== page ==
Set design forThe Magic Flute, opera directed by Romeo Castellucci

Michael Hansmeyer, 2018

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Michael Hansmeyer is a German-born architect and programmer based in Switzerland. Distinguishing himself from the architecture world, Hansmeyer uses computer tools to create objects that are otherwise impossible to produce. 3D printing and computer algorithms are also involved to execute his projects. Some of these projects include a 3D printed grotto for Centre Pompidou and a pavilion for the 2017 Gwangju Design Biennale. Additionally, he has acted as a visiting professor to the Academy of Fine Arts in Vienna and Southeast University in Nanjing, among others.

Most recently, Hansmeyer has collaborated with Factum Arte to create the opera set of Romeo Castellucci’s The Magic Flute / Die Zauberflöte, presented at the Théâtre Royal de La Monnaie de Munt in Brussels. The Magic Flute is one of Mozart’s most famous works and one of the most beloved of the entire operatic repertoire. The director Romeo Castellucci has deliberately stepped back from the narrative dimension of the opera in order to explore its raw emotion and its philosophical heart.

Premiere of the opera, 19 September 2018 © Michael Hansmeyer

Premiere of the opera, 19 September 2018 © Michael Hansmeyer

Premiere of the opera, 19 September 2018 © Michael Hansmeyer

Premiere of the opera, 19 September 2018 © Michael Hansmeyer

Premiere of the opera, 19 September 2018 © Michael Hansmeyer

Premiere of the opera, 19 September 2018 © Michael Hansmeyer

The making of the opera set

Before being milled, the Factum design team created a 3D model to predict the outcome. It is composed of nine elements in total: four pieces were suspended five or six meters above the floor, while the other five are mobile across the base of the structure. Due to its size, it was crucial to divide each of these nine elements so the opera house could be transported.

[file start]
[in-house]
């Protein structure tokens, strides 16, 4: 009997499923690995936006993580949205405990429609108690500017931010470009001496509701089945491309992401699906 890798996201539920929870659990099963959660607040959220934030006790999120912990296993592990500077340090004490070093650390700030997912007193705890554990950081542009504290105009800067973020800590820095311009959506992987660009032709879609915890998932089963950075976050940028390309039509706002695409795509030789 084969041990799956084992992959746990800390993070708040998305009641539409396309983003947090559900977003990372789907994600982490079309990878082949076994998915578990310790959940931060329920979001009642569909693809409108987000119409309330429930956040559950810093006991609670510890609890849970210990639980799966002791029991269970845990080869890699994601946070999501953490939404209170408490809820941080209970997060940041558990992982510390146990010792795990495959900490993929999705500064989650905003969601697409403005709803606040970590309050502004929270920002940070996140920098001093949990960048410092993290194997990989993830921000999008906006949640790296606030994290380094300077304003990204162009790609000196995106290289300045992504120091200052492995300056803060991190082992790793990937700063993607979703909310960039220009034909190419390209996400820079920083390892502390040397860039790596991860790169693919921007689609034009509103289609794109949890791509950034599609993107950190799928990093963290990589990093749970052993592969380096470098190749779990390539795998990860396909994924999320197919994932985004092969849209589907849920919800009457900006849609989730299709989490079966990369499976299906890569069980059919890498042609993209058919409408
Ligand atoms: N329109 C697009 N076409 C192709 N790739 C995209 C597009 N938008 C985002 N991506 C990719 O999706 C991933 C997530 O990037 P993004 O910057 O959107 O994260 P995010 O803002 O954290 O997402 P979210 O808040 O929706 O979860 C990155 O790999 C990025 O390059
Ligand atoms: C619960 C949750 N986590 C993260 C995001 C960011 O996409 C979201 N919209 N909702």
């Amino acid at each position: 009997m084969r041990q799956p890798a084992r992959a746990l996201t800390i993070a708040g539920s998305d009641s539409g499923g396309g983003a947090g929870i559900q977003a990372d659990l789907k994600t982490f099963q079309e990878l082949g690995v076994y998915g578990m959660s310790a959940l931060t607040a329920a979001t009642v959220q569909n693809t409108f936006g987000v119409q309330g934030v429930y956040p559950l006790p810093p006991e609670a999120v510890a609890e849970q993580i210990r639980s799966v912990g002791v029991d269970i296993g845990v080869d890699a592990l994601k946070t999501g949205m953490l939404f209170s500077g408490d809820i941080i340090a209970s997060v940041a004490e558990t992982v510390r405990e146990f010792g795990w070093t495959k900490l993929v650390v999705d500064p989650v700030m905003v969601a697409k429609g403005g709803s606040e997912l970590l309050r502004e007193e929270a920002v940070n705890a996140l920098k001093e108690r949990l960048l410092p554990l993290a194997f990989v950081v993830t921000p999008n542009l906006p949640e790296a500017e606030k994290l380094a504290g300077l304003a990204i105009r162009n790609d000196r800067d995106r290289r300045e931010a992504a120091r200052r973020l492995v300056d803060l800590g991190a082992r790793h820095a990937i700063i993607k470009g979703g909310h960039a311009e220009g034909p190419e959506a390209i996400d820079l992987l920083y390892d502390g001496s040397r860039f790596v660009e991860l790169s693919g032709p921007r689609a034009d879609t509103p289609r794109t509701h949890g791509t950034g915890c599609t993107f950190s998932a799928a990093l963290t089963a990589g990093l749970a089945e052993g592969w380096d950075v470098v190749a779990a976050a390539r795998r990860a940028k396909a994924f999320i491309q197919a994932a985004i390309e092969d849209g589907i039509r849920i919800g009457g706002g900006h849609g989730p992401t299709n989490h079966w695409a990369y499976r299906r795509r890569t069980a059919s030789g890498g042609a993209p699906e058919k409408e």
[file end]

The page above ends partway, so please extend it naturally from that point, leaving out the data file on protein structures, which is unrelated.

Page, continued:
3D render of the opera set © Michael Hansmeyer

3D render of the opera set © Michael Hansmeyer

3D printed miniature of the opera set used to optimise the assembling of the pieces © Factum Arte

3D printed miniature of the opera set used to optimise the assembling of the pieces © Factum Arte

In the early stages of the project, the Factum team had to convert a high-resolution geometry model into a giant physical object. The geometry model was created with a custom algorithm programmed by Michael Hansmeyer himself.

Next, each component was produced by a 6-axis robot milling extension and 5-axis CNC milling machine at the Factum Arte headquarters. Again, the size of the opera house presented difficulties causing this phase to take two complete months.

Retouching the milled piece at the workshop © Oak Taylor-Smith for Factum Arte

Mixing resins at the workshop © Oak Taylor-Smith for Factum Arte

Hard resin coating © Oak Taylor-Smith for Factum Arte

Factum Arte's team at the workshop © Oak Taylor-Smith for Factum Arte

Factum Arte's team at the workshop © Oak Taylor-Smith for Factum Arte

The second phase of developing The Magic Flute’s set was the assembly of the piece and inclusion of a stabilizing aluminum structure, which holds every piece together.

At Factum Arte's workshop © Oak Taylor-Smith for Factum Arte

Factum Arte's team at the workshop © Oak Taylor-Smith for Factum Arte

Factum Arte's team at the workshop © Oak Taylor-Smith for Factum Arte

Factum Arte's team at the workshop © Oak Taylor-Smith for Factum Arte

Finally, each piece, made from high-density EPS, was coated in a spray to maintain detail and layers of resin and glossy white paint. The Magic Flute resulted in an enormous piece, with a total height of 10 meters, width of 12 meters, and depth of nearly 8 meters.

Die Zauberflote, Act I © B. Uhlig_De Munt La Monnaie

Die Zauberflote, Act I © B. Uhlig_De Munt La Monnaie

Die Zauberflote, Act I © B. Uhlig_De Munt La Monnaie

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